Umbrella Gallery is proud to present Jennifer Wester's solo exhibition "Mater'ium", with an opening reception from 6-9pm!
Wester was raised in the Dallas-Ft.Worth Metroplex until 15 years old when she moved to Italy to train as an international figure skating competitor for the United States of America. From 2005-2010, she competed around the world as a member of Team USA in Ice Dance. Following a career as a professional figure skater, she entered Yale as an Eli Whitney Scholar with a focus on technology and art. After a course in Computational Vision and Biological Perception, the concept of x,y,theta spacial visualizations of 2D lines became an ever present idea in her work. In conjunction, she took up metal sculpture in order to realize those visualizations. In 2015, she graduated from Yale University with a Bachelor of the Arts in Computing and the Arts. In the summer of 2015, she studied welding with professional metal workers at Prentex Fabricators Inc. in Sunnyvale, Texas, and in 2016, transitioned fully to Dallas, TX from Connecticut to dedicate her time to sculpture.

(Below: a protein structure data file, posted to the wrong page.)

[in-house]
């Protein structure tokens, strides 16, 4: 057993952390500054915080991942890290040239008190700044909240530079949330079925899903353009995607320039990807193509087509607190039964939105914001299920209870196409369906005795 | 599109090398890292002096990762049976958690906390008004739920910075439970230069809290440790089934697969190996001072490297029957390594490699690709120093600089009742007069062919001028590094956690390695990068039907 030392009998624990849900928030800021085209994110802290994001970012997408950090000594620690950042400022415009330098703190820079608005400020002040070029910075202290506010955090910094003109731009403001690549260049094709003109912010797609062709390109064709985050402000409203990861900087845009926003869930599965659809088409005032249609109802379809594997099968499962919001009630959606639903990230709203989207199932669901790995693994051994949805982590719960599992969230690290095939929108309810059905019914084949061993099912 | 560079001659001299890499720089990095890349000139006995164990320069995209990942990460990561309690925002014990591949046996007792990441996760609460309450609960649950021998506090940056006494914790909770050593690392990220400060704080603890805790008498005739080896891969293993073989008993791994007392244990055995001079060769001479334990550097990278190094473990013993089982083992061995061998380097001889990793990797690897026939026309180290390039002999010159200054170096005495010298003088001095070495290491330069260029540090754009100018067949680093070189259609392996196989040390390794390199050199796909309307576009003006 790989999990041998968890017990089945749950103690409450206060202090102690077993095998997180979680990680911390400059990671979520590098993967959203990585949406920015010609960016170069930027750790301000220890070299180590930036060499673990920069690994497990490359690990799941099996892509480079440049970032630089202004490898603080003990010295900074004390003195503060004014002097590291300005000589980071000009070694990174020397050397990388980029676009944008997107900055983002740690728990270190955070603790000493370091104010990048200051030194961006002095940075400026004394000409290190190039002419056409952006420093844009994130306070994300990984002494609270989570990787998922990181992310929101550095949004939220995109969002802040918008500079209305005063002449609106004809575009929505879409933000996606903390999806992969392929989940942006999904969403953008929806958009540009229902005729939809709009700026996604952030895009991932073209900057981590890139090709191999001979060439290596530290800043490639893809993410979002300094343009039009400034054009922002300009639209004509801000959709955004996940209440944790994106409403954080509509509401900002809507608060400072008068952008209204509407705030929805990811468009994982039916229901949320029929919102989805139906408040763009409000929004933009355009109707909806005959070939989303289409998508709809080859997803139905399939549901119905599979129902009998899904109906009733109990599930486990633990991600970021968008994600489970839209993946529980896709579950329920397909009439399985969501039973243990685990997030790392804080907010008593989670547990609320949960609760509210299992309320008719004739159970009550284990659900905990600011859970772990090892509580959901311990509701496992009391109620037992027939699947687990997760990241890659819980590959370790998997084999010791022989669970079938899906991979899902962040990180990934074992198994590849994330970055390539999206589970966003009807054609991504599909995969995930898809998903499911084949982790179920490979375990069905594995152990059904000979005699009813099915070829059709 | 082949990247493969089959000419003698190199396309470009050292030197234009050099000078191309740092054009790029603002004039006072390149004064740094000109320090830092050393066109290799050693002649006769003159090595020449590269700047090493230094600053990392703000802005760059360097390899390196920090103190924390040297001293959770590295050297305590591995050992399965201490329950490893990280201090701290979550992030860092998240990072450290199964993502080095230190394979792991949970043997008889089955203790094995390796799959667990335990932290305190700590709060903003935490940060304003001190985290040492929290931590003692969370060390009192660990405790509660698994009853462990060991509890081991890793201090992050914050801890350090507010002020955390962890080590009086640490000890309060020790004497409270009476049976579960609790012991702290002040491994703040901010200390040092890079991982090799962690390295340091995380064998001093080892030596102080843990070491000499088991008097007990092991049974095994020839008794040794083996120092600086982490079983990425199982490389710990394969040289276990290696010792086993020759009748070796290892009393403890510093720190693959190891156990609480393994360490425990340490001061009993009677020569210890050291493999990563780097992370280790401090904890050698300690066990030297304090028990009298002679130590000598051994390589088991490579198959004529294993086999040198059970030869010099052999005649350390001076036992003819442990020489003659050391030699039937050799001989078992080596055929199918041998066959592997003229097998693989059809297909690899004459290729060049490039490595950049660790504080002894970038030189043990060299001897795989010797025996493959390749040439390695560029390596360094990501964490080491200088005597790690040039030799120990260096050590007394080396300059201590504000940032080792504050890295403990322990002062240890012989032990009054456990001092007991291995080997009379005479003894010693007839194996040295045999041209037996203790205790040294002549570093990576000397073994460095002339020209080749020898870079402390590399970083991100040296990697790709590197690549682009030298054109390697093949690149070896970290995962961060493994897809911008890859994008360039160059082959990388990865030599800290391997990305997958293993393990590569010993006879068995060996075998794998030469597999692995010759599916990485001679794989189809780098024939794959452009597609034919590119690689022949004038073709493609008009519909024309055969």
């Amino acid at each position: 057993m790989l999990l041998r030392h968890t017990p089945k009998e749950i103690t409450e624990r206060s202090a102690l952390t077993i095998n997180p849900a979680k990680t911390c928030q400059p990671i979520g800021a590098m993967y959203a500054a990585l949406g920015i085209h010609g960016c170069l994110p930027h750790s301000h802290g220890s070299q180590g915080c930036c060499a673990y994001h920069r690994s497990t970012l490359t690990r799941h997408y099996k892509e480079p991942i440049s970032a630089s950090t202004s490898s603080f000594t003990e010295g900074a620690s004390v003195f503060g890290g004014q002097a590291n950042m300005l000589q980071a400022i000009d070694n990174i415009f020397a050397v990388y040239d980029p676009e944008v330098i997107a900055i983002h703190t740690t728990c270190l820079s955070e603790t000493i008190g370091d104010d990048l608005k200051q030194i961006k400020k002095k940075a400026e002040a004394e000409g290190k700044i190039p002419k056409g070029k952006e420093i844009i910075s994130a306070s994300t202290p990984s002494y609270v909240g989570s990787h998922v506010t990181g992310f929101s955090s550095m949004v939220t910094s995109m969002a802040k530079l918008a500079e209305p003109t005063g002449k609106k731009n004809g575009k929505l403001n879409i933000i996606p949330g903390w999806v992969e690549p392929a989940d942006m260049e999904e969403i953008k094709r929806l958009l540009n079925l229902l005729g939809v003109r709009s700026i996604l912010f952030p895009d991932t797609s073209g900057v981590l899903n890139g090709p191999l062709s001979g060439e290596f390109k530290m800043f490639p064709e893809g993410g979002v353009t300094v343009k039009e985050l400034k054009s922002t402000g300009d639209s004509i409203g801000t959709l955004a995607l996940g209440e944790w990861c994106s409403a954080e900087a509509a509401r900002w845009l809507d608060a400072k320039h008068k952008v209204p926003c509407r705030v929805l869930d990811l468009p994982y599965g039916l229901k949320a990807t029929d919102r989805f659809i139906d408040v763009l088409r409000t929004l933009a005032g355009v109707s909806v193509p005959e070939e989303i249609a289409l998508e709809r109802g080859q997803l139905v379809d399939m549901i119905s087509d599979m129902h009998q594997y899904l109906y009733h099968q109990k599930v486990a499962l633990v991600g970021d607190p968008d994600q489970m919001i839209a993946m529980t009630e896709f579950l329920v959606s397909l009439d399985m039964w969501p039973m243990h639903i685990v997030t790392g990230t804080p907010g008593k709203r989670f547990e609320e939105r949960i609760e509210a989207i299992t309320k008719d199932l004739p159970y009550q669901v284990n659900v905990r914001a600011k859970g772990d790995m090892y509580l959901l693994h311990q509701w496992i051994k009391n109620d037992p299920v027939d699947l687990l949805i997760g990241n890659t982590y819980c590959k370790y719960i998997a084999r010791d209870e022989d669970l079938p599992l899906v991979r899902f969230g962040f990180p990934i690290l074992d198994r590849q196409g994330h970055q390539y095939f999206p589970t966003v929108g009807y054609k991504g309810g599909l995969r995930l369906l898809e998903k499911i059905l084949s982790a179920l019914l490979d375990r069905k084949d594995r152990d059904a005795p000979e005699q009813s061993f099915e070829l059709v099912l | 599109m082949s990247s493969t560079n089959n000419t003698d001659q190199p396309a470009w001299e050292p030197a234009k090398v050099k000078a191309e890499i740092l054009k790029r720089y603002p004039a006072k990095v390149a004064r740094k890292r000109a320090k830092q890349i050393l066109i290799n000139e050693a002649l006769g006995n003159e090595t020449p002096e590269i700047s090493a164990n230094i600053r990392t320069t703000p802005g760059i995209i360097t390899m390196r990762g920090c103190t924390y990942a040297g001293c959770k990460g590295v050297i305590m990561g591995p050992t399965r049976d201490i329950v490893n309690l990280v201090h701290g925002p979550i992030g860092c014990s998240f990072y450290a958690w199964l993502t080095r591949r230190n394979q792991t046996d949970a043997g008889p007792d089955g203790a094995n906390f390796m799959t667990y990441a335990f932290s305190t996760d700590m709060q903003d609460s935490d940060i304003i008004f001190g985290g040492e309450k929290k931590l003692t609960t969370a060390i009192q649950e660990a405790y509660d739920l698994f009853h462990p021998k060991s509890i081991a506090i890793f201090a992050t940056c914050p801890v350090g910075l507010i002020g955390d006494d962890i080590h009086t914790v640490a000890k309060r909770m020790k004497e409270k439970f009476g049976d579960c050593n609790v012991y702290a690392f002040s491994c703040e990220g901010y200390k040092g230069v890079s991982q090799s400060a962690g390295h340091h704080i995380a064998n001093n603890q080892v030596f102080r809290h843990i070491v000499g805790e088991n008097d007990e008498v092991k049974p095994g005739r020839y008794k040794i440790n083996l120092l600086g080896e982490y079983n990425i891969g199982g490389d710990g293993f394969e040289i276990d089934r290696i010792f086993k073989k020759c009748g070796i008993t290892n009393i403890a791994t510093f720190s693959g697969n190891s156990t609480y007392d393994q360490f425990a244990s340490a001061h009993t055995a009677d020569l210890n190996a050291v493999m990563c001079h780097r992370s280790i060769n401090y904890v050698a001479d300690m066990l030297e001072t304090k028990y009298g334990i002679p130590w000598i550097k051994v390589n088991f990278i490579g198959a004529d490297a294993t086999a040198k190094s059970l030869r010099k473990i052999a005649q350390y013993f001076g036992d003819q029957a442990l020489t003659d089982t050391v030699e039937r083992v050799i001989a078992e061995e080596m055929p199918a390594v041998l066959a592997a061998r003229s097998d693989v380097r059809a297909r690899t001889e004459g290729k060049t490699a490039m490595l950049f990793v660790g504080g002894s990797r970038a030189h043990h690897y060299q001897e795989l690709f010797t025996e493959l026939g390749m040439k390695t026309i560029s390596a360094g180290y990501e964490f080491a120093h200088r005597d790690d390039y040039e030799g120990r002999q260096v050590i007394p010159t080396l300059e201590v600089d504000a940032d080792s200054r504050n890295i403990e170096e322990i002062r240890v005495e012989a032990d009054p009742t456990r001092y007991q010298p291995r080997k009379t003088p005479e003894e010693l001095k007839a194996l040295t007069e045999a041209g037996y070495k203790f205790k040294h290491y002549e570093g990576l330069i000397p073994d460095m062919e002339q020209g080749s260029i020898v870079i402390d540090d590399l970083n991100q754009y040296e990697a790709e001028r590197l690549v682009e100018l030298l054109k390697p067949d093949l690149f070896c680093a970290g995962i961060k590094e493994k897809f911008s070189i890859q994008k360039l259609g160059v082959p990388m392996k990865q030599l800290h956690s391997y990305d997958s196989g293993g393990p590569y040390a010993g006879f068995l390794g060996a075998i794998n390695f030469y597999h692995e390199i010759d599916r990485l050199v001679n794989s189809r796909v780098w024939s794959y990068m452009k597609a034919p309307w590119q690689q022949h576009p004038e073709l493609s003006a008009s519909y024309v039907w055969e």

“Mater'ium” is an extension of a sculptural body of work I started in 2012 while studying the human cognitive experience of curved lines at Yale University in pursuit of a Computing and the Arts degree. Following a course in computational vision and biological perception that touched on numerous theories of neural activity in relation to our visual surroundings, I began crafting spatial visualizations of two-dimensional line drawings using carbon steel and an algorithmic treatment of tangent line orientations to raise these drawings from the canvas plane into three-dimensional space.
Through the product that my artistic process creates, observers experience line in new and insightful ways. I have created a particularly eclectic set of sculptures in various mediums and from many different linear basis for display at the Umbrella Gallery. Some works are freestanding, while others continue the utilization of a plane canvas mounting structure to discuss spatial experience while exploring both mindless and highly directed yet physically abstracted linear drawings such as handwritten lettering, memorial sketches and subconscious doodled textures.